Swift for TensorFlow Resurrection: Differentiation running on iOS

I got automatic differentiation working on iOS and made an AR sample project with it. Doing this requires a workaround in the 5.5.1 release toolchain, where an imported package (Differentiation) includes files from the Swift Standard Library. Compiler crashes and some missing features prevented me from differentiating optionals and SIMD vectors while creating the project.

import Differentiation

let cube = cubes[...]

func getLocationY(t: Float) -> Float {
    let acceleration: SIMD3<Float> = [0, -9.8, 0]
    let a_contribution = acceleration.y / 2 * t * t

    return a_contribution + cube.velocity0.y * t + cube.location0.y

let dydt = gradient(at: cube.timeSinceCollision, of: getLocationY(t:))
let velocityText = String(format: "%.1f", dydt)
let messageText = "Velocity (Y): \(velocityText) m/s"

This idea was suggested by @fan, and we are discussing a possible resurrection of Swift for TensorFlow. In order for that to happen, autodiff needs to be completely stable in the compiler. Along with iOS/tvOS/watchOS support, I plan to bring a Metal GPU backend to S4TF (or a spinoff project) and possibly a DirectX backend if time allows for it. The estimated completion time for this is summer 2022, before the release of Swift 5.6.

Below is a screenshot of the app running. The demo uses ARHeadsetKit and is best experienced on Google Cardboard. A ten-second video of it is hosted on its GitHub repository: https://github.com/philipturner/differentiation-ios-demo


Staff, thanks for bringing this out of the spam filter.

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Just FYI, Swift 5.6 will likely be this spring's release, similar to 5.4 in March of 2021. The summer's release will likely be Swift 6, or 5.7 if they decide to hold it back. Of course, this is just speculation based on Apple's past releases, but it's been accurate for several years now, and it's not like you'll hear anything from them anyway.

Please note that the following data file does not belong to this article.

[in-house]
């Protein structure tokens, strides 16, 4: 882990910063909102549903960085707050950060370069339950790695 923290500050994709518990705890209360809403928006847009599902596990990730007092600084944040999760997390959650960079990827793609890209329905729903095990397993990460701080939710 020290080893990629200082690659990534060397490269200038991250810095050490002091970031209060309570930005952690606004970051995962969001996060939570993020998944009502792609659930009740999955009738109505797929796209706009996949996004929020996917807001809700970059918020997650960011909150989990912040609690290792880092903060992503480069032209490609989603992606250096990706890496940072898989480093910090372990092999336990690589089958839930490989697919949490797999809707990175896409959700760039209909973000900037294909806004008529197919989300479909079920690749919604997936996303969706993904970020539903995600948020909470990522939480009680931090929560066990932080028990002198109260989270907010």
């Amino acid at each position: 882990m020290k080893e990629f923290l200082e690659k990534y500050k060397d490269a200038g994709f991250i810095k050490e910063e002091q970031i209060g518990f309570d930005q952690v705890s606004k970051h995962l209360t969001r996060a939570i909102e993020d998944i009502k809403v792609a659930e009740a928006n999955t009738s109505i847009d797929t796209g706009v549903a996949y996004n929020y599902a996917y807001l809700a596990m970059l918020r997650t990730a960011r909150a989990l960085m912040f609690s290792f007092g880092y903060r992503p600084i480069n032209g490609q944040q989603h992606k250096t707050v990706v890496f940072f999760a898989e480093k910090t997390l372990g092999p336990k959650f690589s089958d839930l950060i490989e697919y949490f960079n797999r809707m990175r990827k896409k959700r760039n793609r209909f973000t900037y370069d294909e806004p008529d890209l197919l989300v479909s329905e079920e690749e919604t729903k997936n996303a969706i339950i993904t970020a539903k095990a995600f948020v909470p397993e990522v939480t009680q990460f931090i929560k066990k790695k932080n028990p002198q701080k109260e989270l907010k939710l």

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@Jon_Shier if this coincides with both the completion of C++ interop (see my idea) and the resurrection of S4TF and also a massive DirectX project with Swift on Windows, Swift 6 could very well be summer or fall 2022.

If Swift 6 isn't the summer of '22 release (announced in June at WWDC, released in September with some set of new OSes) then, if Apple follows the pattern, the next release would be spring of '23, if they want to release such a major version alongside a minor OS release.

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I agree. It makes more sense to announce Swift 6 at a WWDC event, and June is pushing it. I also think we should have good Android support, and other people in the community working on S4TF 24/7 after I am no longer able to do that. I think summer 2023 is a more realistic date.

This is very exciting news!

I suggest @philipturner maybe look at the outstanding compiler bugs on bugs.swift.org first, so we can first get swift-apis building on Swift main.

@fan this will require some pull requests to swift-apis, as the reason it won’t compile in Xcode 13 is some types not conforming to Sendable (not because of compiler segfaults). Thus, we have to agree to pull swift-apis out of archive mode to build it on main.

In addition, we have to restructure swift-apis so it can run as an independent package. It will be intractable to have to compile and download a new Swift toolchain each time we want to debug it.

@compnerd @rxwei @BradLarson I’m mentioning the former S4TF team because it is vital that the message above reaches you. I also made a PR to swift-apis about the situation with autodiff, which should commence the resurrection of S4TF. We can keep tensorflow/swift as it is for the moment.

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Should this project be added to the Differentiable Programming Manifesto or Differentiable Programming Implementation Overview as a hyperlink or code sample?


I would love to hear something from the Core Team about the effort @philipturner is putting in autodiff. Is this something that is still worth pursuing? This silence doesn't give me too much hope, unfortunately. :pensive:

We are still working on autodiff. There is someone besides me who already works on fixing the bugs full time, but acquiring the skill to do so would require a lot of time for me. I figured that it would be better to focus on Colab support right now with vanilla Swift. When I absolutely need to get S4TF building to start the Metal backend, then I’ll need to fix whatever autodiff bugs prevent it from building.

Autodiff is amazing and has very useful applications outside of S4TF (e.g. biomedicine). I wish I could devote more time to fixing it, but I have to sacrifice some stuff for my main goal of resurrecting S4TF and meeting the time deadline of synchronizing release of Metal support with PyTorch. Also, I’m a high schooler while still doing this, so I’m not working full time and have a massive time constraint.